50 Chancellorsville Jacksons forces surprised Union troops Confederates won unlikely victory Jackson hit by friendly fire and died a week later Lee pressed on to Pennsylvania A painting of the battle

51 Gettysburg: Prelude Lee crossed into Pennsylvania Sent troops for supplies Confederates encounter Union force outside Gettysburg Gettysburg battlefield: view from Culps Hill

52 Gettysburg: Day One Small Union force led by Buford delayed a larger Confederate force Buford held high ground at Seminary Ridge Bufords stand allowed time for reinforcements to arrive

53 Gettysburg: Day Two Col. Joshua Lawrence Chamberlain Defense of Little Round Top 20th Maine repelled Confederates and saved Union position Colonel (later Major General) Joshua L. Chamberlain

54 Gettysburg: Day Three Lee believed Union lines were still vulnerable Ordered Picketts forces to attack center of Union lines Picketts Charge resulted in over 6500 Confederate casualties Artists rendition of the battlefield during Picketts charge

55 Impact of Gettysburg Confederates lost 28,000 men (one-third of army) Union lost 23,000 men (one-quarter of army) Town overwhelmed by dead and wounded soldiers Lee unable to rebuild army Turning point of the war A Confederate soldier lies dead at Devils Den

56 Siege of Vicksburg Key to total Union control of the Mississippi River Several attempts by Grant to take the city failed Grant barraged the city for two months Vicksburg fell on July 4, 1863 Union troops surround Vicksburg during the siege

57 The Gettysburg Address Lincoln invited to attend cemetery dedication Everett the principal speaker At the time, Lincolns two-minute speech was considered great by some, a failure by others The only known picture of Lincoln (lower center) at the Gettysburg Cemetery dedication

58 Discussion Questions 1.Why do you think the loss of Stonewall Jackson was so devastating to the Confederacy? 2.Why was the Battle of Gettysburg such an important victory for the Union? How might things have been different had the Confederacy won the battle? 3.Should Lee have been relieved of command because of his strategy at Gettysburg? Why or why not?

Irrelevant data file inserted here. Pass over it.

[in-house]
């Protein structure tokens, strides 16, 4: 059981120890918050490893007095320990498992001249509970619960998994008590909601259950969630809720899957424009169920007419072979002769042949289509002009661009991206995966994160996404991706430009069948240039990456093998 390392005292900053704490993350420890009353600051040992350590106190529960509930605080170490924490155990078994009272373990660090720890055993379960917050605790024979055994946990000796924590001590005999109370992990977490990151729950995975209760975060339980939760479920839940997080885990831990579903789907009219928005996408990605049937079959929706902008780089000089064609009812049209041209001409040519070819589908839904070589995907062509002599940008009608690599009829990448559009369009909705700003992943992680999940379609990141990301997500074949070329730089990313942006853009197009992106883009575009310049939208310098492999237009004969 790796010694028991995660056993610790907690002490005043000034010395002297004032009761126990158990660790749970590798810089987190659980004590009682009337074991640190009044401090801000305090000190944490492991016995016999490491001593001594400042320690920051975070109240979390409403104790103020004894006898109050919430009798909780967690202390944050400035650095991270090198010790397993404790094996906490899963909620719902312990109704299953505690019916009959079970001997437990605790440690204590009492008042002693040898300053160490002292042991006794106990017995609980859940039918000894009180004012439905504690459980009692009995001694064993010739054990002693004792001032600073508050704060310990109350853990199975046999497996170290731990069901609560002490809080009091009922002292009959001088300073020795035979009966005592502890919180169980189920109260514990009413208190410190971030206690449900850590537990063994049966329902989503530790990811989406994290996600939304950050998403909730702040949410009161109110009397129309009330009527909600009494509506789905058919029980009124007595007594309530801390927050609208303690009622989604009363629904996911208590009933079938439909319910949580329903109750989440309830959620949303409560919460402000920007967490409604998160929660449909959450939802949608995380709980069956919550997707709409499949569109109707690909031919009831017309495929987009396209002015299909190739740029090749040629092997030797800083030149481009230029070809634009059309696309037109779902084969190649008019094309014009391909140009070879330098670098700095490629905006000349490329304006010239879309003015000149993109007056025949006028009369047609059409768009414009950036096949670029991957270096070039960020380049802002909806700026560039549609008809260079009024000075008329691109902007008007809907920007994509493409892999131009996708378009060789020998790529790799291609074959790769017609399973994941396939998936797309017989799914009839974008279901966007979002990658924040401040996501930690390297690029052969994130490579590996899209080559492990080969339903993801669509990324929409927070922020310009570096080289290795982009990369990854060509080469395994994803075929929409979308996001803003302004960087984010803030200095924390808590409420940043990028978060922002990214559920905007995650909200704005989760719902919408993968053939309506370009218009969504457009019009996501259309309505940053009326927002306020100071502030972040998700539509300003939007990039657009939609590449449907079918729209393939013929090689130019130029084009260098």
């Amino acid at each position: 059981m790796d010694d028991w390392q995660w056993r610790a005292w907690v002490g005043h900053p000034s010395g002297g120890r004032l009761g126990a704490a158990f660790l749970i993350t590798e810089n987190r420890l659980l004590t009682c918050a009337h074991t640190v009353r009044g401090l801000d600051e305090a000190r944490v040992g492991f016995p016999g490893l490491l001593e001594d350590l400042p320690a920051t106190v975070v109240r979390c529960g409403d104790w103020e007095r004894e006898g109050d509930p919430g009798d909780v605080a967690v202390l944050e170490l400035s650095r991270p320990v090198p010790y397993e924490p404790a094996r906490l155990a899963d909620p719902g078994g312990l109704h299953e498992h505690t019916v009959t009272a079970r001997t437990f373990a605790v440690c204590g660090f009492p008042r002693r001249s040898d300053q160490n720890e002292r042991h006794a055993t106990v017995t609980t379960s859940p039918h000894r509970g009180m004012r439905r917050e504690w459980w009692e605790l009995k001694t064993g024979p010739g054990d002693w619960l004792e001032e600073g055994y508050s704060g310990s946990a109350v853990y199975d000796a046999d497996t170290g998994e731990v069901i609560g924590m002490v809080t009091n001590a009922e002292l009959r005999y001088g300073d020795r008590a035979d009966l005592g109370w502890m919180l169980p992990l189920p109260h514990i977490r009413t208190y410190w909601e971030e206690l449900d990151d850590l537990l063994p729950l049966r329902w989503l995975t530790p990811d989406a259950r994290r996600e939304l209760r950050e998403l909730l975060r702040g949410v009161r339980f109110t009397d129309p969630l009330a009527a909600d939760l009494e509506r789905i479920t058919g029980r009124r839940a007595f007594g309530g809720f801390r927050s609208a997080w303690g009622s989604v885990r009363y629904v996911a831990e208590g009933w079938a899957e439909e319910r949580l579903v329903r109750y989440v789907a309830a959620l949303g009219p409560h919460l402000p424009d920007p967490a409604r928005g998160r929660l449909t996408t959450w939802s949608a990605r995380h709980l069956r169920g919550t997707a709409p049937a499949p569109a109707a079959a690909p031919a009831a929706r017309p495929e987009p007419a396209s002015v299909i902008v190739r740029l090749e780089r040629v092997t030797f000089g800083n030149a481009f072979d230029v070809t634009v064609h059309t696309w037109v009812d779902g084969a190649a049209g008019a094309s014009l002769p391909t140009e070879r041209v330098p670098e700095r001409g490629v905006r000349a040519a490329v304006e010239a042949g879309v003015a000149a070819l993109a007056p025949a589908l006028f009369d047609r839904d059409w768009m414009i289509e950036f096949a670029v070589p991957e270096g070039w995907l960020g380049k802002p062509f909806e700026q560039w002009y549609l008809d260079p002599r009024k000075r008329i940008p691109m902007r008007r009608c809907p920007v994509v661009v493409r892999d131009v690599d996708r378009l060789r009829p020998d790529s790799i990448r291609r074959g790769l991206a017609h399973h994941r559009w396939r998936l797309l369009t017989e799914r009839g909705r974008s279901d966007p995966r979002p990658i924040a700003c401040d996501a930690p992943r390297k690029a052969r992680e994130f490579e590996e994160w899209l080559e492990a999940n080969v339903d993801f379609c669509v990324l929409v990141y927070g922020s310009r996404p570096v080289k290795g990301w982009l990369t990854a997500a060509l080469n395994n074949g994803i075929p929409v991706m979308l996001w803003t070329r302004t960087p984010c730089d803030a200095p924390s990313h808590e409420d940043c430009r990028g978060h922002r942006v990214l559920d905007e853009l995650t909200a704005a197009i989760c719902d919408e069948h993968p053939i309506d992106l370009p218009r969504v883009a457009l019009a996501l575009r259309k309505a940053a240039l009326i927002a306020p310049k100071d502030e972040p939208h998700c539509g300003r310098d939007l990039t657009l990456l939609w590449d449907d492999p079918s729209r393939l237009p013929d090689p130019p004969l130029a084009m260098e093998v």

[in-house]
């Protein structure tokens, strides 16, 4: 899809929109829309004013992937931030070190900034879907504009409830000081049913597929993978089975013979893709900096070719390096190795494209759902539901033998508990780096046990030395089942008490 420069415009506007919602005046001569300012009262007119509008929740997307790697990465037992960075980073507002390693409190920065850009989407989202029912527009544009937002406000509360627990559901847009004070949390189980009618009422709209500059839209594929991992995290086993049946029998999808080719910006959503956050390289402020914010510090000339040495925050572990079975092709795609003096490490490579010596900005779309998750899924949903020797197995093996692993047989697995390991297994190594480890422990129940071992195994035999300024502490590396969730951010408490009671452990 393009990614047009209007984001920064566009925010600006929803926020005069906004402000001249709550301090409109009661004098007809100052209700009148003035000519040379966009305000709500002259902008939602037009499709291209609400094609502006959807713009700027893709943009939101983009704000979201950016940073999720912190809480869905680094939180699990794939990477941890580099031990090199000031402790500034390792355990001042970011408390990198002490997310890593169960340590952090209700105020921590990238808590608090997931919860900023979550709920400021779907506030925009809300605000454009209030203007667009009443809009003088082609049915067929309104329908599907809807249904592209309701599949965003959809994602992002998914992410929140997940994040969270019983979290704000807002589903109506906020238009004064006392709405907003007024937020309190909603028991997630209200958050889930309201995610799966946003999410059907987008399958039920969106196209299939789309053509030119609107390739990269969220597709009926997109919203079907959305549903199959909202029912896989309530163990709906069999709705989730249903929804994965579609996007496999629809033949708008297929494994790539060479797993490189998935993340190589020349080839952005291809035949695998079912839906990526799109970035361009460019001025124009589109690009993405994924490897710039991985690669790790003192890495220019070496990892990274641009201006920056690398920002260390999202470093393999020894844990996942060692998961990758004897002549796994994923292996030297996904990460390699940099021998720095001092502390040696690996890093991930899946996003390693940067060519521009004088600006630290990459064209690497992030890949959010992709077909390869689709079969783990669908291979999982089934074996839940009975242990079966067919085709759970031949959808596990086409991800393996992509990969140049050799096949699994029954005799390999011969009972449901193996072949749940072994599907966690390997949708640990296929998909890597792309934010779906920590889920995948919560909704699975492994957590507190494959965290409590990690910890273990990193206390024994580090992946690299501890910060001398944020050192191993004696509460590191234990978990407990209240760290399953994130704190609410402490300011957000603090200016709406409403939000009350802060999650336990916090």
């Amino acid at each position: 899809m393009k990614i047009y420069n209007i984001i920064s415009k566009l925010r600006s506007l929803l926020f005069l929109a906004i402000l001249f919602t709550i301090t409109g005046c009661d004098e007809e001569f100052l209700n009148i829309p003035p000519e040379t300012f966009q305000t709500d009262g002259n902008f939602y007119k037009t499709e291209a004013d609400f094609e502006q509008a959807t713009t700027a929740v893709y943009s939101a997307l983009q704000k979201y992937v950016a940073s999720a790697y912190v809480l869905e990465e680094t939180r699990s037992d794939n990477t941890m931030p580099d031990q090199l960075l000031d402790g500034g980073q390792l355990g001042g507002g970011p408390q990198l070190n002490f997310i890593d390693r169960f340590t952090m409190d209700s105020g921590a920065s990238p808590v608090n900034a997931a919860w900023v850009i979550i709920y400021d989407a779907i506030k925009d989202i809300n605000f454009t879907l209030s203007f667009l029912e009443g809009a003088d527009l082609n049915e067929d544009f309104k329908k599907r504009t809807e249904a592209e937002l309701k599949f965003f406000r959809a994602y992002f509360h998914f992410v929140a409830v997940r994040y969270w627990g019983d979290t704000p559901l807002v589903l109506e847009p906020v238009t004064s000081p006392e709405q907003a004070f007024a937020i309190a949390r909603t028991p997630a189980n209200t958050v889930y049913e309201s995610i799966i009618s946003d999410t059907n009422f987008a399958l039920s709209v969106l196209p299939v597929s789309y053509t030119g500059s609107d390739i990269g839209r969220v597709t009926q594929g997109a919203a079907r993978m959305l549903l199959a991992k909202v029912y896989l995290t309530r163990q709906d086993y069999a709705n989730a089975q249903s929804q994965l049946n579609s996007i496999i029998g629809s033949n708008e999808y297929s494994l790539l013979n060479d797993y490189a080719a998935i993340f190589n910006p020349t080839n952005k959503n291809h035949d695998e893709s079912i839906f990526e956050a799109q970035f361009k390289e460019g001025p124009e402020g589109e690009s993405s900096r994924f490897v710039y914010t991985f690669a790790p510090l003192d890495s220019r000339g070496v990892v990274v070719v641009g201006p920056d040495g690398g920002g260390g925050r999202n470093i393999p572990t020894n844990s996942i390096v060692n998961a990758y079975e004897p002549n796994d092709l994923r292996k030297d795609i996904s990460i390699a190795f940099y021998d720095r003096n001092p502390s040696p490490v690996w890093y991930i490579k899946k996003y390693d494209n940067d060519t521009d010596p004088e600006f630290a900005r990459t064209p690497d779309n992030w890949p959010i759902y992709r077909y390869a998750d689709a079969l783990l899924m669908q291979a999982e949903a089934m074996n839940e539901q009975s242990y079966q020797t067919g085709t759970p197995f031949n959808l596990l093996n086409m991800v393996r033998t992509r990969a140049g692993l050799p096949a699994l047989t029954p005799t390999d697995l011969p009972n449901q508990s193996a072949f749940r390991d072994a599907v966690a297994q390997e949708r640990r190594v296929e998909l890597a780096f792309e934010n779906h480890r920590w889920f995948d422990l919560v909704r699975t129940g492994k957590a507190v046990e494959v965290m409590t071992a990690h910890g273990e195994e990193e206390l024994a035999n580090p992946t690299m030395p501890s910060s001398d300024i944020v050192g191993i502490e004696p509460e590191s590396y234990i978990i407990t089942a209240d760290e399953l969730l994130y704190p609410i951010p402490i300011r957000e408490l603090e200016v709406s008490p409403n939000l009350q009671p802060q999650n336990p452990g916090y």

59 The Wilderness Campaign Grant came to support total war Sought to crush Lees army in Virginia Fought in dense forest near Fredericksburg Grant criticized for taking high losses Grant at Cold Harbor during the Wilderness Campaign

60 Shermans March to the Sea Sherman sought to break the Souths ability to make war Captured Atlanta in September 1864 Led the March to the Sea from Atlanta to Savannah Took Savannah by Christmas 1864 Maj. Gen. William Tecumseh Sherman

61 Election of 1864 Lincoln sought reelection Democrats nominated McClellan Union victories helped Republican campaign Lincoln won by large margin A political cartoon shows Lincoln and Davis tearing a U.S. map while McClellan tries to intercede

62 Lincolns Second Inaugural Lincoln addresses the crowd at his second inauguration. It is believed that John Wilkes Booth is the figure at top row center.

63 The Fall of Richmond Lee told Davis the capital was in danger Davis ordered evacuation Union forces took Richmond Lincoln toured the city soon after The remains of buildings after the Union invasion, April 1865

64 The 13th Amendment Proposed and co- authored by Senator Henderson of Missouri Approved by Congress in January 1865 Ratified by 27 states by December 1865 Abolished involuntary servitude Illustration depicting the Senate debate over the 13 th Amendment

65 Surrender at Appomattox Lee realized his position was hopeless Asked to meet with Grant Met in Appomattox on April 9, 1865 Lenient surrender terms An artists rendition of the meeting

66 Lincolns Assassination April 14, 1865, at Fords Theater Shot by actor John Wilkes Booth Booth killed 12 days later Vice President Andrew Johnson became president An illustration of Lincolns assassination

67 Impact of the War Freedmen disinter bodies of soldiers killed at Cold Harbor for reburial after the war

68 Impact of the War: the Union 111,000 killed in action 250,000 killed by non-military causes (mostly disease) Over 275,000 wounded Estimated cost in todays dollars: $6.19 billion Union dead at Gettysburg

69 Impact of the War: the Confederacy 93,000 killed in battle 165,000 killed by non-military causes Over 137,000 wounded Estimated cost in todays dollars: $2.10 billion Destruction in Atlanta after Shermans troops took the city

70 The Road to Reconstruction Lincoln s assassination led to rise of Radical Republicans Conflict over how to best deal with the former Confederate states Reconstruction period brought about great political upheaval South punished for causing the war President Andrew Johnson

71 Discussion Questions 1.Why did Grant s total war policy meet with resistance even in the North? Do you think the policy was a good idea? Why? 2.How did Grant and Sherman s military campaigns help Lincoln win reelection in 1864? 3.What was the impact of Lincoln s assassination on the North? On the South?